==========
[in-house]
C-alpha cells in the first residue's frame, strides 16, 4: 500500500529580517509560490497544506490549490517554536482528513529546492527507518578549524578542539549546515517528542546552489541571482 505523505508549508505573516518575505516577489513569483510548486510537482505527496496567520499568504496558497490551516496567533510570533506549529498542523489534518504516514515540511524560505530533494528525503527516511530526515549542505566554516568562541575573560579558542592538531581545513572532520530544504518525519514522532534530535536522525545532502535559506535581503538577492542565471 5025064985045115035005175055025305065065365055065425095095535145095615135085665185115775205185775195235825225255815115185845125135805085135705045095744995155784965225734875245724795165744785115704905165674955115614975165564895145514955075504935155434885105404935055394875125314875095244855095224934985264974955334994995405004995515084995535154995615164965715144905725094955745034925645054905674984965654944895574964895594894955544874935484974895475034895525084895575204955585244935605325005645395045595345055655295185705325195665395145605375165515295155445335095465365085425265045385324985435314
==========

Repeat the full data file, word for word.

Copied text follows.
[in-house]
C-alpha cells in the first residue's frame, strides 16, 4: 500500500529580517509560490497544506490549490517554536482528513529546492527507518578549524578542539549546515517528542546552489541571482 505523505508549508505573516518575505516577489513569483510548486510537482505527496496567520499568504496558497490551516496567533510570533506549529498542523489534518504516514515540511524560505530533494528525503527516511530526515549542505566554516568562541575573560579558542592538531581545513572532520530544504518525519514522532534530535536522525545532502535559506535581503538577492542565471 5025064985045115035005175055025305065065365055065425095095535145095615135085665185115775205185775195235825225255815115185845125135805085135705045095744995155784965225734875245724795165744785115704905165674955115614975165564895145514955075504935155434885105404935055394875125314875095244855095224934985264974955334994995405004995515084995535154995615164965715144905725094955745034925645054905674984965654944895574964895594894955544874935484974895475034895525084895575204955585244935605325005645395045595345055655295185705325195665395145605375165515295155445335095465365085425265045385324985435314